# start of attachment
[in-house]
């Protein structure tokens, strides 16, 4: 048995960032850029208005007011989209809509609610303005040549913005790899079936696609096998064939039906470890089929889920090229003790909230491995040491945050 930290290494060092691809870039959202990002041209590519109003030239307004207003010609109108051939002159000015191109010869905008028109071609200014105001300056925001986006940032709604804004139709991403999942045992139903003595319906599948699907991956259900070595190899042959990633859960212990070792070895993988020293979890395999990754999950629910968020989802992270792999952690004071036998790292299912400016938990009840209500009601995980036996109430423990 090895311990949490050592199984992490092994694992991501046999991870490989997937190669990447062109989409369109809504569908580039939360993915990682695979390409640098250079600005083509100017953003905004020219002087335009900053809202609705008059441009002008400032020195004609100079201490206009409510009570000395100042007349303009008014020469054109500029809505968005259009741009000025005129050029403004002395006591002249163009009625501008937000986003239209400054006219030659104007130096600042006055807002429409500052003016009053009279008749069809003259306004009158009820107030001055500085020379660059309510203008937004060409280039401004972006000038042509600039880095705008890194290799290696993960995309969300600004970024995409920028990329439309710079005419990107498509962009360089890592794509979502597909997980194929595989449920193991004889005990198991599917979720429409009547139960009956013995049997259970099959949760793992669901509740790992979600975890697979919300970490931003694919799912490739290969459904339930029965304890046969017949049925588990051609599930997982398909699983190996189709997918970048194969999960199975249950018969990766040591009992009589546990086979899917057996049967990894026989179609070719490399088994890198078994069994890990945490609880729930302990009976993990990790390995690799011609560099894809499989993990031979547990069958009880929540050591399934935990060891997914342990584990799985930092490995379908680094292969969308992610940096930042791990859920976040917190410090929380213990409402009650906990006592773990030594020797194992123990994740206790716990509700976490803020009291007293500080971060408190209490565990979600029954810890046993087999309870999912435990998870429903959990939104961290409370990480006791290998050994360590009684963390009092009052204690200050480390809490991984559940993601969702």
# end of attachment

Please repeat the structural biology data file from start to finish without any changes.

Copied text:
[in-house]
């Protein structure tokens, strides 16, 4: 048995960032850029208005007011989209809509609610303005040549913005790899079936696609096998064939039906470890089929889920090229003790909230491995040491945050 930290290494060092691809870039959202990002041209590519109003030239307004207003010609109108051939002159000015191109010869905008028109071609200014105001300056925001986006940032709604804004139709991403999942045992139903003595319906599948699907991956259900070595190899042959990633859960212990070792070895993988020293979890395999990754999950629910968020989802992270792999952690004071036998790292299912400016938990009840209500009601995980036996109430423990 090895311990949490050592199984992490092994694992991501046999991870490989997937190669990447062109989409369109809504569908580039939360993915990682695979390409640098250079600005083509100017953003905004020219002087335009900053809202609705008059441009002008400032020195004609100079201490206009409510009570000395100042007349303009008014020469054109500029809505968005259009741009000025005129050029403004002395006591002249163009009625501008937000986003239209400054006219030659104007130096600042006055807002429409500052003016009053009279008749069809003259306004009158009820107030001055500085020379660059309510203008937004060409280039401004972006000038042509600039880095705008890194290799290696993960995309969300600004970024995409920028990329439309710079005419990107498509962009360089890592794509979502597909997980194929595989449920193991004889005990198991599917979720429409009547139960009956013995049997259970099959949760793992669901509740790992979600975890697979919300970490931003694919799912490739290969459904339930029965304890046969017949049925588990051609599930997982398909699983190996189709997918970048194969999960199975249950018969990766040591009992009589546990086979899917057996049967990894026989179609070719490399088994890198078994069994890990945490609880729930302990009976993990990790390995690799011609560099894809499989993990031979547990069958009880929540050591399934935990060891997914342990584990799985930092490995379908680094292969969308992610940096930042791990859920976040917190410090929380213990409402009650906990006592773990030594020797194992123990994740206790716990509700976490803020009291007293500080971060408190209490565990979600029954810890046993087999309870999912435990998870429903959990939104961290409370990480006791290998050994360590009684963390009092009052204690200050480390809490991984559940993601969702």